A different test applies, however, where, as in the instant case, there are presented to the Court "questions going to the merits so serious, substantial, and difficult as to make them a fair ground for litigation and thus far more deliberate investigation." Checker Motors Corp. v. Chrysler Corp., 405 F.2d 319 (2d Cir.), cert. denied, 394 U.S. 999, 22 L. Ed. 2d 777, 89 S. Ct. 1595 (1969). Accord, Gulf & Western Industries Inc. v. Great Atlantic & Pacific Tea Co., 476 F.2d 687 (2d Cir. 1973). In such a case, this Court must determine whether "the balance of hardships tips decidedly toward the plaintiff . . ." Hamilton Watch Co. v. Benrus Watch Co., 206 F.2d 738, 740 (2d Cir. 1953). This is so since the District Court is forced by the Federal Rules of Civil Procedure to act most expeditiously while accomplishing the "basic purpose of a preliminary injunction . . . to maintain the status quo." Danielson v. Local 275 et al., 479 F.2d 1033 (2d Cir., 1973).

 With that in mind, I find that the balance of hardships weighs heavily in favor of the plaintiffs. For every day of the strike each plaintiff will spend up to $50,000.00 in nonproductive payroll (not including supervisory and administrative personnel); contracts will be lost (and perhaps have already been lost) to the plaintiffs; and other forms of harm will necessarily befall them. The construction industry in the New York Metropolitan area will be severely hampered since the plaintiffs are the major source of supply for ready-mix concrete.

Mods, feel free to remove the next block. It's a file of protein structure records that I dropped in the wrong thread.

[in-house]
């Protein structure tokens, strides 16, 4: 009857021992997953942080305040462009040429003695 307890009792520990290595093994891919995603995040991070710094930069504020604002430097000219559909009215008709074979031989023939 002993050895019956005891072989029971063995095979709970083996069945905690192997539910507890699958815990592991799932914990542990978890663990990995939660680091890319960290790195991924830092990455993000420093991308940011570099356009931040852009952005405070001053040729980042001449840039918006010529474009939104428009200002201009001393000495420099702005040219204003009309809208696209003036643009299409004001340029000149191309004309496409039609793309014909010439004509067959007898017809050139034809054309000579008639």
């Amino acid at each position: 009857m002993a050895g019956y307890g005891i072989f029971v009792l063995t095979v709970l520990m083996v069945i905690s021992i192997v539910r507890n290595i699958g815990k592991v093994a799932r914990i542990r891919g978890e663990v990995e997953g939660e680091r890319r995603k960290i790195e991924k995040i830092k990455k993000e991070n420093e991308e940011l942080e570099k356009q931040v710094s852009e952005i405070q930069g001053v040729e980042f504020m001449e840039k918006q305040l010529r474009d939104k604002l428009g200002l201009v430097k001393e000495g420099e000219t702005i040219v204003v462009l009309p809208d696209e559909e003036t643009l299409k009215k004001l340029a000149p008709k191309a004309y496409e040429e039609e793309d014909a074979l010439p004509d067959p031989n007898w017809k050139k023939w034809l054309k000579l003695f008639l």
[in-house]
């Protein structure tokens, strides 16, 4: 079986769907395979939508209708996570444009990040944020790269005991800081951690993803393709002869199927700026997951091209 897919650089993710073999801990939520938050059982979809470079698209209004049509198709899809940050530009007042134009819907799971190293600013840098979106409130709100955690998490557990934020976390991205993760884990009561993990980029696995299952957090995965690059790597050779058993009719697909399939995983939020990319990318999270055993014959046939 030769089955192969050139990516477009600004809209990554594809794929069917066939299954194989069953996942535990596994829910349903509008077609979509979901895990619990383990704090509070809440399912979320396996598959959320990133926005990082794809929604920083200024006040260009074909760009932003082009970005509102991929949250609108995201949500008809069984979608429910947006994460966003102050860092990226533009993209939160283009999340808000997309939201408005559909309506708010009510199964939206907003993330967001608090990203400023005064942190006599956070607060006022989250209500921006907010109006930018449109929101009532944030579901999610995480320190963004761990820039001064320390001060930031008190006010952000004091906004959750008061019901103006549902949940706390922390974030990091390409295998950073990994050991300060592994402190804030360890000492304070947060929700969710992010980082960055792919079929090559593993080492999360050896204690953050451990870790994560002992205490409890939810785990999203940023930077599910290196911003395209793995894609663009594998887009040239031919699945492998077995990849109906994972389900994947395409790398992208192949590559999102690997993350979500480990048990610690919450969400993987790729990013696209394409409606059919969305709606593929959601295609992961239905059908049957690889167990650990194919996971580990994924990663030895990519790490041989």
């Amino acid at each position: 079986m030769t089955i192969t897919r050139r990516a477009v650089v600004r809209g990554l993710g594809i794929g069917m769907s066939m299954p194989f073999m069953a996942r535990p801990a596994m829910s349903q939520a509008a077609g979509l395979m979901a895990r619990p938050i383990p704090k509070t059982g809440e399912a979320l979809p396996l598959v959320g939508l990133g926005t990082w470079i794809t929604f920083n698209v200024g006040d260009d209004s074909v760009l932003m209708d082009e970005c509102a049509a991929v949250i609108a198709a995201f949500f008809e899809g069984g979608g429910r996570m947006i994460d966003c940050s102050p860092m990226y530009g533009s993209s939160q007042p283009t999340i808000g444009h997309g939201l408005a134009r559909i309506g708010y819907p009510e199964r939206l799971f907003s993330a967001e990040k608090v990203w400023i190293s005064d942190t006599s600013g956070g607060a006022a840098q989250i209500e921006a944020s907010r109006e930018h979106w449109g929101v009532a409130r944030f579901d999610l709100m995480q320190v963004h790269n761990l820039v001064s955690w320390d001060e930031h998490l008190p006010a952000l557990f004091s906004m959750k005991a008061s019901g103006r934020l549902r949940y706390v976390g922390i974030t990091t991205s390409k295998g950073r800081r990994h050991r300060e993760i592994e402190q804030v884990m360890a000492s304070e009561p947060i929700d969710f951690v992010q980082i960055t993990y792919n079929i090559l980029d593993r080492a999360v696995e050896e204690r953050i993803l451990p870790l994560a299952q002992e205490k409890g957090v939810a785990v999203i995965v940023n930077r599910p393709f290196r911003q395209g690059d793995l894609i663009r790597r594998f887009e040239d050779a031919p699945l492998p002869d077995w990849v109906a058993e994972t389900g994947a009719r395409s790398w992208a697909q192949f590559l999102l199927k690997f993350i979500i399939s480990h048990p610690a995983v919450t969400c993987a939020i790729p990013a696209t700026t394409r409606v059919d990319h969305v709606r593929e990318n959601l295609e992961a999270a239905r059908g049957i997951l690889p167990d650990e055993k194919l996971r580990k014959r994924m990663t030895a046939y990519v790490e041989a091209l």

In weighing the equities, the only detriment that will now be visited on the Union is that shop stewards will not be free, for either part or all of the working days, to inspect job sites.

 I find the argument raised by the Union, that any injunction issued by this Court to enforce the "no-strike" clause of the collective bargaining contract would be a "prior restraint" on the Union's constitutional right of free speech, to be without substance. Clearly not all picketing and strike activity is protected by the First Amendment. See, e.g., National Maritime Union of America, AFL-CIO v. NLRB, 120 U.S. App. D.C. 299, 346 F.2d 411, 420, cert. denied, 382 U.S. 840, 15 L. Ed. 2d 82, 86 S. Ct. 90 (1965).

 If there be a prior restraint on the Union's strike activity, it will be caused not by this Court's action but by the Union freely entering into a collective bargaining contract and agreeing thereby to the " no-strike" clause. In this regard, I find that this case closely parallels the decision of the Supreme Court in Boys Markets, referred to above.

 There, as here, the parties had agreed to a "no-strike" clause; there, as here, the parties had agreed to let an independent third party resolve questions concerning the contract; there, as here, there had been a submission of the question to that independent third party.

 The Union urges that the Boys Markets rationale must be restricted to cases involving arbitration and that the holding of the Supreme Court is posited on the strong national policy favoring arbitration. 398 U.S. at 251, 252. I believe that there is an equally strong national policy favoring the resolution by the Cost of Living Council and its subsidiary bodies of questions such as that presented here.

 Furthermore, the Union gave its "no-strike" pledge knowing that there were questions which were to be presented to the Cost of Living Council. The references in the contract to the "appropriate government agency" and to the "CISC" set out above are in the handwriting of the chief negotiator for the Union.

 For all the reasons set out above I will issue the preliminary injunction. This opinion constitutes findings of fact and conclusions of law as required by Rule 52, Fed. R. Civ. P.

 The issues presented by this action are far from easy to resolve. For that reason, the parties are directed (1) to notify the Cost of Living Council and its subsidiary committees of this decision; (2) to request and prepare for an expedited appeal to the Court of Appeals; and (3) to prepare for a full trial with thorough briefing so that a final decision may be reached as soon as possible.

 So ordered.